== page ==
Amherst’s Barry Zeplowitz might know more about voting and how voters think than anybody in Western New York.
Since 1981, he’s been surveying voters as one of the nation’s foremost Republican pollsters. He’s polled for major organizations and businesses, congressmen and senators, and on the national scene, too. This year his downtown Buffalo firm is polling for the Right to Rise PAC backing Jeb Bush’s presidential campaign.
Zeplowitz plays in that kind of sandbox.
It was only natural, then, for The Buffalo News to seek his expertise for the Nov. 22 story that pegged Erie County’s voter turnout at 24 percent for last month’s county executive election. The paltry numbers proved disturbing on many fronts, especially since turnout continues plummeting to abysmal levels year after year.
It all continued to gnaw at Zeplowitz even after the story ran. So he and his team returned to their trusty telephones Dec. 8 to 12 to find out why. Working on his own and not for any client or interest, Zeplowitz surveyed two sets of people: 600 registered voters who chose not to cast any ballot in the November election, and 400 people 18 and older who were not even registered.
The results are not pretty. They confirm what he suspected all along. Voters simply are not interested.
“There’s an attitude that people just don’t care about local elections,” Zeplowitz said. “I have a feeling that two years from now, with no real attraction on the [countywide] ballot, turnout will be less than 20 percent.”
Interest always ticks upward for presidential contests such as what looms ahead for 2016. But Zeplowitz found that November’s perceived yawner between incumbent Democrat Mark Poloncarz and Republican challenger Ray Walter scared away a relatively small percentage of voters.
“When you combine the 17 percent who were just too busy, the 8 percent who just forgot because it isn’t important, and the 8 percent who were ‘working,’ as well as the 4 percent who just don’t vote in local elections,” Zeplowitz said of registered votes, “we see 37 percent who really could have found the time to vote if they cared enough.”
Among those who failed to even register, 20 percent said they were too busy and didn’t care about local elections. Eight percent said politicians are dishonest, 7 percent feel their vote doesn’t count, and another 7 percent said no candidate was worth supporting. Almost 25 percent cited the novel explanation of not really knowing why.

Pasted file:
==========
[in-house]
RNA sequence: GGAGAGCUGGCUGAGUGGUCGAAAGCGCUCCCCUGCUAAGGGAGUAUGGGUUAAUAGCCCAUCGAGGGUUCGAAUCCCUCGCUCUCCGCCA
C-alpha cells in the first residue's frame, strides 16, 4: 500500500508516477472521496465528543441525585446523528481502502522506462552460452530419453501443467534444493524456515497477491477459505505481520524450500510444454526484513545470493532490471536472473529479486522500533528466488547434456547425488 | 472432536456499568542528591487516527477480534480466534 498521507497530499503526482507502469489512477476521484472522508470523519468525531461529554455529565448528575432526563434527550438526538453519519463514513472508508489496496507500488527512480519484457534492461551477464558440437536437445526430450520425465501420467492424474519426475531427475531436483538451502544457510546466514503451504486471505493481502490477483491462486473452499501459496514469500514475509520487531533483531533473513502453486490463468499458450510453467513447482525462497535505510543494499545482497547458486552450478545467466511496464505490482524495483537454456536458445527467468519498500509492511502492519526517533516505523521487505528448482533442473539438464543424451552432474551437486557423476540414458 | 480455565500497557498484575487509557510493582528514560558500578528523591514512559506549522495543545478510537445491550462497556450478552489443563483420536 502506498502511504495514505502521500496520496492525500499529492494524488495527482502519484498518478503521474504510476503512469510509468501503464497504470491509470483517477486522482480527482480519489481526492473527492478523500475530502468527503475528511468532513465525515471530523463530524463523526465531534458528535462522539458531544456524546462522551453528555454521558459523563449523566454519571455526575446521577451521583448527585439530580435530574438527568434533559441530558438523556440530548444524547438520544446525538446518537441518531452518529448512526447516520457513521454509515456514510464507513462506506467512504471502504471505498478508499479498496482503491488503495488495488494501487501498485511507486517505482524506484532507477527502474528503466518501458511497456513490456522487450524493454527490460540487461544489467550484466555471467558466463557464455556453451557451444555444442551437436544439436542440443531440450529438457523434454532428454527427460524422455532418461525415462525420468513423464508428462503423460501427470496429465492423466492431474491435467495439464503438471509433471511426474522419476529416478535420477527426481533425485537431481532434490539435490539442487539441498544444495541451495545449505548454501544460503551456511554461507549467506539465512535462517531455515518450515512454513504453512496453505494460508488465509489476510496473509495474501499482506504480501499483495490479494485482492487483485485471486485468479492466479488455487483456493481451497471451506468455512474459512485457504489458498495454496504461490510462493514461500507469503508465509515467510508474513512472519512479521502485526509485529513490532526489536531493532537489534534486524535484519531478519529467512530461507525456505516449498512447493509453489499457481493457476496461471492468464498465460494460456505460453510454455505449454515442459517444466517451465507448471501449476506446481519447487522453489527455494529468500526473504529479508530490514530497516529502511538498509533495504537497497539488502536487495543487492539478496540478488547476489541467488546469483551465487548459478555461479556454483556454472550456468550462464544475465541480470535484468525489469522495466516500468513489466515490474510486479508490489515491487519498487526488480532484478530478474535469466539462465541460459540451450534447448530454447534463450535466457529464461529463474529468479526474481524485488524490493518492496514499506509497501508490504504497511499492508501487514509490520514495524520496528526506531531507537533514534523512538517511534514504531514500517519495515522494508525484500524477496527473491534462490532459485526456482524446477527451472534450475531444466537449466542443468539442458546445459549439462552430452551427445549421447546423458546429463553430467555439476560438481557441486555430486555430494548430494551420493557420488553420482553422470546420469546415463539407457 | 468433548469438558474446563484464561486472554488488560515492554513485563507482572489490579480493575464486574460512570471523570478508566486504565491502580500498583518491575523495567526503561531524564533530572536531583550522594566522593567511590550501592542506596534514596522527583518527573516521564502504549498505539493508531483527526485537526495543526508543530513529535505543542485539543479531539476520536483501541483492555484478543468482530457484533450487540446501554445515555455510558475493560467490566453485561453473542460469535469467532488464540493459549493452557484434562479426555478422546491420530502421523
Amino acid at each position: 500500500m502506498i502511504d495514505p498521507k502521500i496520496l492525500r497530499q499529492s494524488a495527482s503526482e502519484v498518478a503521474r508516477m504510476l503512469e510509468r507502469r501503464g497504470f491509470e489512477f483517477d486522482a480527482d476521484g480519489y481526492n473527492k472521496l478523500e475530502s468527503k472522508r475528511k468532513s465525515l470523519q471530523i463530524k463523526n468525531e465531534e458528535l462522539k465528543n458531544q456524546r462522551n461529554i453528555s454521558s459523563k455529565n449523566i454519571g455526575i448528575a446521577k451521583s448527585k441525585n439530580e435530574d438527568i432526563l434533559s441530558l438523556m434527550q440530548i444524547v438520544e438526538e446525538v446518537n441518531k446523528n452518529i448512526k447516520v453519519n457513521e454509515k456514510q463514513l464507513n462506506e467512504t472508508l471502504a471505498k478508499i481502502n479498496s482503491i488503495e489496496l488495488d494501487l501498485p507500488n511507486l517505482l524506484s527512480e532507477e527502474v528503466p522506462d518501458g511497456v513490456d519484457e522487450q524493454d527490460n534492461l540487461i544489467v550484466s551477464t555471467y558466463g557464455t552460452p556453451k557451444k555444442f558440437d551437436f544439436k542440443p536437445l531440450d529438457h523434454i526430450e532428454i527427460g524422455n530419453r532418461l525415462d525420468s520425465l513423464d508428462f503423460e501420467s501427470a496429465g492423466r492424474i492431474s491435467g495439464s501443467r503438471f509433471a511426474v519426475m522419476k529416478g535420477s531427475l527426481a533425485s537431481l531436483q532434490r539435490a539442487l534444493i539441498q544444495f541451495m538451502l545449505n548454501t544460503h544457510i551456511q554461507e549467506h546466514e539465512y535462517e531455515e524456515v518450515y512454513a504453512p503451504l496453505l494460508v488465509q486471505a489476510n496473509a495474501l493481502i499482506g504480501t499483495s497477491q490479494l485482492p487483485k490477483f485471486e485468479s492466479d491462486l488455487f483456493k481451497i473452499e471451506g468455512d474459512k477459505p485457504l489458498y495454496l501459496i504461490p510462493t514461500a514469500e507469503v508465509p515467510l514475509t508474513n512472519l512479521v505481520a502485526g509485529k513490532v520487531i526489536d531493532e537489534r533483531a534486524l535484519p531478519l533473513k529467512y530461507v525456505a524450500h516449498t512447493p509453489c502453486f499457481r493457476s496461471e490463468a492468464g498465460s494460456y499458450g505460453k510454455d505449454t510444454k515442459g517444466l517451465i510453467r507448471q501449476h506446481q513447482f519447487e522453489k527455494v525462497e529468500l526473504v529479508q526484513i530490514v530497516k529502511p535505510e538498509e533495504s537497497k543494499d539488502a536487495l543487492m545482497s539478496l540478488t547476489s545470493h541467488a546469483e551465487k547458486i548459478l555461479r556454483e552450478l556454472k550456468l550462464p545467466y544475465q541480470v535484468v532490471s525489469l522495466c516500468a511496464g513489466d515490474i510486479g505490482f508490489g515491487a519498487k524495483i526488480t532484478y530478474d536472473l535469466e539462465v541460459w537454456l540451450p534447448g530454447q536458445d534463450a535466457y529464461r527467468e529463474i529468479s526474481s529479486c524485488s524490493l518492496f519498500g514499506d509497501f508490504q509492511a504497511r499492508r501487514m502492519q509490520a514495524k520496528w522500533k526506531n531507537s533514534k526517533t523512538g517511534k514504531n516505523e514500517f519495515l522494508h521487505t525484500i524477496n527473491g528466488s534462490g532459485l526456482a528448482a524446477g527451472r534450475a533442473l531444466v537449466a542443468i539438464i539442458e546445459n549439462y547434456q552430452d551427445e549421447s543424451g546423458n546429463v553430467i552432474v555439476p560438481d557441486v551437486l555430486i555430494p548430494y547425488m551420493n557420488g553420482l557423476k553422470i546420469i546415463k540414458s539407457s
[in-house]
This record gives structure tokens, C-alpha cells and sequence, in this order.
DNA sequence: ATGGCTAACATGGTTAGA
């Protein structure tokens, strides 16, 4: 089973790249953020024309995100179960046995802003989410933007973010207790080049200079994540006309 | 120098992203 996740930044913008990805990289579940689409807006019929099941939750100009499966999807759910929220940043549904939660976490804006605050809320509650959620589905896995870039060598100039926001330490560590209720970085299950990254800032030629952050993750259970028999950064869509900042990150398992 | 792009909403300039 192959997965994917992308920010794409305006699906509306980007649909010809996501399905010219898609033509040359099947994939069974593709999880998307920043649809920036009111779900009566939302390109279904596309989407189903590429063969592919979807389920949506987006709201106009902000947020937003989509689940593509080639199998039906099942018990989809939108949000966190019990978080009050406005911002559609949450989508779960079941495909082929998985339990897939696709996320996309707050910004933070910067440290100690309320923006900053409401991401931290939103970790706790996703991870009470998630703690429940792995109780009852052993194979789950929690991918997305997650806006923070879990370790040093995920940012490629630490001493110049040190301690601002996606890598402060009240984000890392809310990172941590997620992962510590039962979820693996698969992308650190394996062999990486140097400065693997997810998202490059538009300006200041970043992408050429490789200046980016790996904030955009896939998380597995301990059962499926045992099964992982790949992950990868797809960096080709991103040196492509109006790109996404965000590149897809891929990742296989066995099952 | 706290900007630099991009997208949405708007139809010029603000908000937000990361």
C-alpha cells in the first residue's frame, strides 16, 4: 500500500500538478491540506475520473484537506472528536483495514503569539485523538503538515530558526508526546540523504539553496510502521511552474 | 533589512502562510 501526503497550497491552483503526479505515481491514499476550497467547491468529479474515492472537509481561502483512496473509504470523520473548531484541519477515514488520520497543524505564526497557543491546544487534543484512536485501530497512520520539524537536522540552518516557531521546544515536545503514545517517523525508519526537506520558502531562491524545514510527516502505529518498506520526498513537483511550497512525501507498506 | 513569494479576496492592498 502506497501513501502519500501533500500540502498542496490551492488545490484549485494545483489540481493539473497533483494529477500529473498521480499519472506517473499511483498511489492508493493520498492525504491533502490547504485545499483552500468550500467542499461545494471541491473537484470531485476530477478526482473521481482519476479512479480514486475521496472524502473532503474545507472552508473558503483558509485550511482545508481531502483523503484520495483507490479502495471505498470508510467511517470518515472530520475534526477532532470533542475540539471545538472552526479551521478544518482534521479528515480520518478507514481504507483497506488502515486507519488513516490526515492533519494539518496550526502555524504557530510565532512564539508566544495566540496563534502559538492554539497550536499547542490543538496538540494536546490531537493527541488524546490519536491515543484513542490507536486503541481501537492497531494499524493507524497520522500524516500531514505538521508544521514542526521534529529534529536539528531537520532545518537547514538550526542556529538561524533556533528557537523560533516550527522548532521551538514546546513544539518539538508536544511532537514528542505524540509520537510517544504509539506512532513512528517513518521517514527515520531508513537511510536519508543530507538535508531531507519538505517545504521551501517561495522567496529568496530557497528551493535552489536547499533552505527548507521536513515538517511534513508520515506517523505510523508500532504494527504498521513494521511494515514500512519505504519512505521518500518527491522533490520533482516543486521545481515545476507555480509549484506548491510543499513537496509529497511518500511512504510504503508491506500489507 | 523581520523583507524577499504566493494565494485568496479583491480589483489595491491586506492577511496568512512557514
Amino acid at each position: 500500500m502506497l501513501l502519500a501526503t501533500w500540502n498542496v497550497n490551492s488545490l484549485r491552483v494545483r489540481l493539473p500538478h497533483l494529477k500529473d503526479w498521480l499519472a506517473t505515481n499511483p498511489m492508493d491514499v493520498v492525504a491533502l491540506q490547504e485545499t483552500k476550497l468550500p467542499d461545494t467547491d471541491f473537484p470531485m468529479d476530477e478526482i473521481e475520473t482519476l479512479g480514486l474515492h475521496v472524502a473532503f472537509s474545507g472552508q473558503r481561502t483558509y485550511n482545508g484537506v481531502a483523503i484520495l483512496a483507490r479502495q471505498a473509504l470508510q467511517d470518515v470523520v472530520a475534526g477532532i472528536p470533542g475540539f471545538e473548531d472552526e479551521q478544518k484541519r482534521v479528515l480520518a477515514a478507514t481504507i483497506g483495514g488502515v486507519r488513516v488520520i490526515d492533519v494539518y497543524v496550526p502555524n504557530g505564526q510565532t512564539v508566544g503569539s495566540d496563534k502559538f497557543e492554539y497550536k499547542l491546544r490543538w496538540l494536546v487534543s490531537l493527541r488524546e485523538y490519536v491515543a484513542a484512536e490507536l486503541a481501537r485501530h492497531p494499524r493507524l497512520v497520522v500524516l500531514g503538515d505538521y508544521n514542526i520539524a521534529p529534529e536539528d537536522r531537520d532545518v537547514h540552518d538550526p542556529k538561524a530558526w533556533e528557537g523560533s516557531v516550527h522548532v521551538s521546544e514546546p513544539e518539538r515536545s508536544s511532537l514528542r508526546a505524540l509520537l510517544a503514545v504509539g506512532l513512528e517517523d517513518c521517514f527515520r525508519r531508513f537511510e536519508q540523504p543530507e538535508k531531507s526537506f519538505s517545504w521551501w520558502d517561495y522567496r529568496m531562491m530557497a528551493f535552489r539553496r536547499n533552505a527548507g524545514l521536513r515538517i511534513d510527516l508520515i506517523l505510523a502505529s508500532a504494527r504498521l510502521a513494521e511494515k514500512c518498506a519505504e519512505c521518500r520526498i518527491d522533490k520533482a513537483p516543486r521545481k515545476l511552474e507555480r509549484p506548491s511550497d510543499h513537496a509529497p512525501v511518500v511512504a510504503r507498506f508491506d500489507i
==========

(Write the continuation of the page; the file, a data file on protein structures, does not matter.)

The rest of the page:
With so much money and media attention focused on elections and the political process, Zeplowitz is amazed by what his pollsters found. How is it, he asks, that an attitude of “who cares?” surpasses even “disgust with the system” as reasons for staying home on Election Day?
“This says to me that the way we are educating people about elections is not working,” he said. “We’re spending a lot of money, because that’s the way we’re supposed to get the message out. But people just don’t care enough. If even this begins to fall off, who will be left in just a few years?”
Zeplowitz thinks politicians – out of self-preservation – ought to begin their own education programs. Maybe Poloncarz and Walter could have cut a joint television spot, he suggests, emphasizing the need to vote. Maybe local media should devote equal time and space for candidates to present positions and backgrounds. Or maybe party officials, the Board of Elections, business, labor and community groups should convene a “summit” to brainstorm some new approach.
The new survey demonstrates voting simply is not a priority for many Erie County residents. A startling 211,000 Erie County adults have not even registered, let alone voted. Compared to the 24 percent turnout in November, about 90 percent cast ballots for the first county executive election in 1960. It’s been dropping ever since.
Somebody in the community, Zeplowitz suggests, needs to recognize the problem.
“Unless there is some conscious effort to turn it around, it will just continue to shrink,” he said. “The future looks pretty grim.”